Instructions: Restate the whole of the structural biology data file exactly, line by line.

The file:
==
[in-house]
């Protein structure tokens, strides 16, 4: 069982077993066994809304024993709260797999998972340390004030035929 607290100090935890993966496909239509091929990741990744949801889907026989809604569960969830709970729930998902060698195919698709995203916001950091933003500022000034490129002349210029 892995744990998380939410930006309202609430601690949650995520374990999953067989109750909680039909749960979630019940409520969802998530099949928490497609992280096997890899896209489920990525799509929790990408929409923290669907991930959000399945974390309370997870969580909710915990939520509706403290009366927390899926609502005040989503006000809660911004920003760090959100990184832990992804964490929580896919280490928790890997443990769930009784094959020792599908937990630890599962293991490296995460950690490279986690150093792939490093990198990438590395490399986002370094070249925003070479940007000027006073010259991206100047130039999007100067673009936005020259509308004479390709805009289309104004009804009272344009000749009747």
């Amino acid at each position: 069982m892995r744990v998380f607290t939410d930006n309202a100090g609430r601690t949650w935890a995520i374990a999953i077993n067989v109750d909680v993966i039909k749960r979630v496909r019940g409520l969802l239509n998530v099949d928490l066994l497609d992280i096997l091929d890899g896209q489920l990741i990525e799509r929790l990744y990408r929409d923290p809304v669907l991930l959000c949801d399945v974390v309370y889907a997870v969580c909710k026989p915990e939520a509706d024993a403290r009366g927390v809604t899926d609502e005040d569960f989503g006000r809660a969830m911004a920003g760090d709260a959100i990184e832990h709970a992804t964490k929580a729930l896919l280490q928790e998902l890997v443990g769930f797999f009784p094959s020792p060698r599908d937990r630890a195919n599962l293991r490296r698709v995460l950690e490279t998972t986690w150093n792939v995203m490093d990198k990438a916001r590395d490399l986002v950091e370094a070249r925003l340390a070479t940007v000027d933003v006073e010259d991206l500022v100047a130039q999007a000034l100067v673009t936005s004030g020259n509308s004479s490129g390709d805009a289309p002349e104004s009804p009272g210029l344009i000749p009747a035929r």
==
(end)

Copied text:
[in-house]
């Protein structure tokens, strides 16, 4: 069982077993066994809304024993709260797999998972340390004030035929 607290100090935890993966496909239509091929990741990744949801889907026989809604569960969830709970729930998902060698195919698709995203916001950091933003500022000034490129002349210029 892995744990998380939410930006309202609430601690949650995520374990999953067989109750909680039909749960979630019940409520969802998530099949928490497609992280096997890899896209489920990525799509929790990408929409923290669907991930959000399945974390309370997870969580909710915990939520509706403290009366927390899926609502005040989503006000809660911004920003760090959100990184832990992804964490929580896919280490928790890997443990769930009784094959020792599908937990630890599962293991490296995460950690490279986690150093792939490093990198990438590395490399986002370094070249925003070479940007000027006073010259991206100047130039999007100067673009936005020259509308004479390709805009289309104004009804009272344009000749009747």
């Amino acid at each position: 069982m892995r744990v998380f607290t939410d930006n309202a100090g609430r601690t949650w935890a995520i374990a999953i077993n067989v109750d909680v993966i039909k749960r979630v496909r019940g409520l969802l239509n998530v099949d928490l066994l497609d992280i096997l091929d890899g896209q489920l990741i990525e799509r929790l990744y990408r929409d923290p809304v669907l991930l959000c949801d399945v974390v309370y889907a997870v969580c909710k026989p915990e939520a509706d024993a403290r009366g927390v809604t899926d609502e005040d569960f989503g006000r809660a969830m911004a920003g760090d709260a959100i990184e832990h709970a992804t964490k929580a729930l896919l280490q928790e998902l890997v443990g769930f797999f009784p094959s020792p060698r599908d937990r630890a195919n599962l293991r490296r698709v995460l950690e490279t998972t986690w150093n792939v995203m490093d990198k990438a916001r590395d490399l986002v950091e370094a070249r925003l340390a070479t940007v000027d933003v006073e010259d991206l500022v100047a130039q999007a000034l100067v673009t936005s004030g020259n509308s004479s490129g390709d805009a289309p002349e104004s009804p009272g210029l344009i000749p009747a035929r």